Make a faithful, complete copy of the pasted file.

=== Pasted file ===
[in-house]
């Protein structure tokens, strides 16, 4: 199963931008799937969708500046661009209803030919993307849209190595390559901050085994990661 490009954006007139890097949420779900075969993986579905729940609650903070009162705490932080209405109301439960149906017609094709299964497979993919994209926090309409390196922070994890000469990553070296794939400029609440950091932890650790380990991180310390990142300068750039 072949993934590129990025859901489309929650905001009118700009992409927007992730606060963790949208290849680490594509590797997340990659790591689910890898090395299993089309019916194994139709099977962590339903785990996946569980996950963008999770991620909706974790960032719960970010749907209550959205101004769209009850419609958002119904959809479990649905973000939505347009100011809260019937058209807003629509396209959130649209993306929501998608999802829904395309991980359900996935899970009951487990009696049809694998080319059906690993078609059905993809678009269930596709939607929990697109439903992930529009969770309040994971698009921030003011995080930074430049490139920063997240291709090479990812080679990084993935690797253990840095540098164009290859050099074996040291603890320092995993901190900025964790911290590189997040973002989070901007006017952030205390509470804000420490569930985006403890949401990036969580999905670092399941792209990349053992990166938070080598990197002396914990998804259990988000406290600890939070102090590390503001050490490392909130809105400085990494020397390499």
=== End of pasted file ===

[in-house]
């Protein structure tokens, strides 16, 4: 199963931008799937969708500046661009209803030919993307849209190595390559901050085994990661 490009954006007139890097949420779900075969993986579905729940609650903070009162705490932080209405109301439960149906017609094709299964497979993919994209926090309409390196922070994890000469990553070296794939400029609440950091932890650790380990991180310390990142300068750039 072949993934590129990025859901489309929650905001009118700009992409927007992730606060963790949208290849680490594509590797997340990659790591689910890898090395299993089309019916194994139709099977962590339903785990996946569980996950963008999770991620909706974790960032719960970010749907209550959205101004769209009850419609958002119904959809479990649905973000939505347009100011809260019937058209807003629509396209959130649209993306929501998608999802829904395309991980359900996935899970009951487990009696049809694998080319059906690993078609059905993809678009269930596709939607929990697109439903992930529009969770309040994971698009921030003011995080930074430049490139920063997240291709090479990812080679990084993935690797253990840095540098164009290859050099074996040291603890320092995993901190900025964790911290590189997040973002989070901007006017952030205390509470804000420490569930985006403890949401990036969580999905670092399941792209990349053992990166938070080598990197002396914990998804259990988000406290600890939070102090590390503001050490490392909130809105400085990494020397390499």